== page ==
Two weeks ago we talked about the benefits of podcasting to grow an audience for our books. Then we discussed possible downsides of podcasting and how podcasting isn’t right for everyone. Today we’ll look at one more consideration: the crash and burn.
I listen to a lot of podcasts, about ten altogether. Some are monthly, others twice a month or weekly, and a few are more often. Three of them had spectacular fails. As a loyal listener they let me down, and because of the increased connection that a podcast affords over a blog, I felt my disappointment in them more profoundly.
Peters Out: The first podcast started out aggressively, with daily podcasts. It actually provided too much information too often. After about one month it went on weekdays only and later to three days a week. Months later new episodes appeared haphazardly and eventually stopped altogether. After four months of silence, the host launched a new podcast, with a different format but the same theme. He’s doing them three days a week. Since the host lost my trust with his first podcast failure, I’m not so interested in following him anymore.
Goes Dark: Another podcast started with one podcast a week and kept it up for several months. Then some things happened in the host’s personal life and she missed a few weeks. She never did get back to once a week and hasn’t posted anything new for a couple of months. I have no idea what happened.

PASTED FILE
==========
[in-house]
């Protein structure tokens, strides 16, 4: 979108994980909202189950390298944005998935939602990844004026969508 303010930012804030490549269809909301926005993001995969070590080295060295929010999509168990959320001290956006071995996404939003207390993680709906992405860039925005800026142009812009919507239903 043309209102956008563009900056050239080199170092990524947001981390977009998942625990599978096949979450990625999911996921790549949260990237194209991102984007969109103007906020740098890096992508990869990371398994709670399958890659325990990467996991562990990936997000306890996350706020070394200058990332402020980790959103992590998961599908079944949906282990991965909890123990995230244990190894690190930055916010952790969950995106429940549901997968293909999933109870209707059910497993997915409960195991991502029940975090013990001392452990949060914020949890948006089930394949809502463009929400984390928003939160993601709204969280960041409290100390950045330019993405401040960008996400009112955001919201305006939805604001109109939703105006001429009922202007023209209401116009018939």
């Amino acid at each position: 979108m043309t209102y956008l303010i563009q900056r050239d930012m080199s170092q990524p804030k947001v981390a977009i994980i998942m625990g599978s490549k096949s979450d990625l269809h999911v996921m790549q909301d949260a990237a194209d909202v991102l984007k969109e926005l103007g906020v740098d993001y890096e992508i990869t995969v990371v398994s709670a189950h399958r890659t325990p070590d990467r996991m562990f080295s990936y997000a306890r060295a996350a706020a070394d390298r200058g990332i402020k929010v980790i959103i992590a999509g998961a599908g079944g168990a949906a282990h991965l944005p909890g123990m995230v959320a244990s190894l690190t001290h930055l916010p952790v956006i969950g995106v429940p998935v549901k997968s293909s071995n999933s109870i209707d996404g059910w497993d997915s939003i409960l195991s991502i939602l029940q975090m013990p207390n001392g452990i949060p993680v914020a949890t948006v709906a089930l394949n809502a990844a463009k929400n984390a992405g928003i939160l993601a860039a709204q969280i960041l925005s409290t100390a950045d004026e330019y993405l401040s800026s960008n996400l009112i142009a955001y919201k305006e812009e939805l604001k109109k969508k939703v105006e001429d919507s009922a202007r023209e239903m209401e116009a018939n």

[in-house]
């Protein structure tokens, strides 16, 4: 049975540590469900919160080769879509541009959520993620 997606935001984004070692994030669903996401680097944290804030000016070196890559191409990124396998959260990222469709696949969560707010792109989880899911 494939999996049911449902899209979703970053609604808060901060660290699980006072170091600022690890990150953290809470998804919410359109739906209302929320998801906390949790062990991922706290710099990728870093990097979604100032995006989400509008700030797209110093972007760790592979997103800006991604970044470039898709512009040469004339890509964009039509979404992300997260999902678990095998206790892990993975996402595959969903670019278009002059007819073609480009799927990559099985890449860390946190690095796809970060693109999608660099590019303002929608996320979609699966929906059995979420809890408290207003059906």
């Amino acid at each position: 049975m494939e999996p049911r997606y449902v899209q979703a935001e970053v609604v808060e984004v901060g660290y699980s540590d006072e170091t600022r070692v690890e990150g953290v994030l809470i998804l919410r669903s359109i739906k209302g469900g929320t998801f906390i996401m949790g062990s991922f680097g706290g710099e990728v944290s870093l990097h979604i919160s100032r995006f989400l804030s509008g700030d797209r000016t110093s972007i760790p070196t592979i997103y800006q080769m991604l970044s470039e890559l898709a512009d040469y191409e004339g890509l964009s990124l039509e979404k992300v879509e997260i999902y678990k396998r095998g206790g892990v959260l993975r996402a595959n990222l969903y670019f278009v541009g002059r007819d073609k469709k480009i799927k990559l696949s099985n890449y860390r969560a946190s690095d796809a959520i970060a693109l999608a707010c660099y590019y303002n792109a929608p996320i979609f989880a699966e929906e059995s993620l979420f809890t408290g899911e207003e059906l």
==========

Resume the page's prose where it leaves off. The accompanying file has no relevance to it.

Takes a Long Break: The third podcast was also once a week. It had an established track record but stopped abruptly with no notice. After no new episodes for six months, a couple of random ones showed up, with an explanation that the host took time off to write a book. Now the regular weekly schedule is re-emerging, but my enthusiasm still lags.
With each of these podcasts, the host builds an online rapport with me and then effectively abandoned me. I feel betrayed and let down. I don’t trust them as much as I once did.Podcasting tips: have a sustainable schedule, be consistent, and keep listeners informed. Click To Tweet
Although the second podcaster gave some initial explanation for missed episodes, all three of them stopped without notice. Had they issued even a short podcast to explain what was happening, I’d have understood but to just go away feels disrespectful.
To avoid falling into the same trap: have a sustainable schedule, be consistent, and keep listeners informed. This demonstrates respect for your audience and reveals your professionalism.
Have you ever been disappointed by a podcaster? What do you think is a good podcast frequency? Please share your thoughts in the comment section below.
Peter DeHaan is an author, publisher, and editor. He gives back to the writing community through this blog. Get insider info from his monthly newsletter. Sign up today!